The Wechsler Preschool and Primary Scales of Intelligence -Third Edition: Changes in language demands and the relationship between recent versions of the WPPSI and the PLS
This study examined the effect of the revisions to the WPPSI-III on the level of receptive and expressive language demands of the test. Language demands were explored in relation to associated IQ scores. Service eligibility was also investigated vis a vis IQ scores. In addition, the correspondence between the nature of the revisions to the WPPSI-III, and the potential changes in the relationship between the WPPSI-III and the PLS-4 was investigated. The overall sample consisted of 221 preschool children, between the ages of 2 years, 7 months and 5 years, 3 months, who were referred for a comprehensive special education evaluation. WPPSI-III scores were obtained for 110 children, 76 of whom also had PLS-4 scores. WPPSI-R scores were obtained for 110 children, 82 of whom also had PLS-3 scores. An attempt was made to equate the two groups with regard to important demographic variables, such as age, sex, ethnicity, and reason for referral. Receptive and expressive language demands of both the WPPSI-III and the WPPSI-R were evaluated by two independent raters via a researcher created likert scale for use in categorizing relative language demands. ^ Results revealed that the WPPSI-III and the WPPSI-R differed significantly with regard to receptive and expressive language demands. The reduced language demands on the WPPSI-III, in turn, impacted IQ scores, as the children in this at-risk population who were evaluated with the WPPSI-III had significantly higher Verbal IQ scores than those who were assessed with the WPPSI-R. There was no significant difference between the correlations of the WPPSI-III and the PLS-4, and those of the WPPSI-R and the PLS-3. ^ One important implication of this study is that school and clinical psychologists must be very careful when utilizing an updated version of an intelligence test. Measuring cognitive functioning can become problematic during any period of transition from wide use of an established test to a revision, and this appears to be true for the WPPSI-III. The direction of the difference between the mean intelligence scores on the old and new instruments must be considered. Children in this at-risk population demonstrated higher Verbal IQ scores on the WPPSI-III, which is in the opposite direction of what would be predicted by the Flynn Effect. For this reason, psychologists can not necessarily give equal weight to IQ scores from the old and new versions of a test. Caution should be exercised with regard to service recommendation and considering reclassification. A balanced consideration of other diagnostic information will be most effective in preventing inappropriate discontinuance of services, especially in light of the reduced language demands on the WPPSI-III. ^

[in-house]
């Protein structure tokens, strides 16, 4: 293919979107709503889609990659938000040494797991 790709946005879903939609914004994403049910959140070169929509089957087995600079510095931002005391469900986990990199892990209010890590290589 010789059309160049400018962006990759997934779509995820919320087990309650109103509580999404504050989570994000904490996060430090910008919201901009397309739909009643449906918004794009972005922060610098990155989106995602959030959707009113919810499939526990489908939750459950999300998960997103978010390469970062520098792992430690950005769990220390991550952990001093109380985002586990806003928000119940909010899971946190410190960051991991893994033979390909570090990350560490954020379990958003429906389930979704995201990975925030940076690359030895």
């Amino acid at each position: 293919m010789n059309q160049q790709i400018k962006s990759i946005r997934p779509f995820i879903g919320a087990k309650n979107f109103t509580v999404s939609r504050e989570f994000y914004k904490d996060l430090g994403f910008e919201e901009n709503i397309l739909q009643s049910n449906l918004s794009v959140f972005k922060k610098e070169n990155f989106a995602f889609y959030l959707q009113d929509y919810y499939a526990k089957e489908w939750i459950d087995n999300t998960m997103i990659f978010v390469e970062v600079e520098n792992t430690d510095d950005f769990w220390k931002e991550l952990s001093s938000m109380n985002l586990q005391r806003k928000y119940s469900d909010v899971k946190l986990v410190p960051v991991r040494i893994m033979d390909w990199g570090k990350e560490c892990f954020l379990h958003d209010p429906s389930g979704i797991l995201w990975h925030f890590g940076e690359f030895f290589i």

Education, Tests and Measurements|Education, Early Childhood|Psychology, Developmental|Psychology, Psychometrics|Psychology, Cognitive
Elissa B Cazassus,
"The Wechsler Preschool and Primary Scales of Intelligence -Third Edition: Changes in language demands and the relationship between recent versions of the WPPSI and the PLS"
(January 1, 2005).
ETD Collection for Pace University.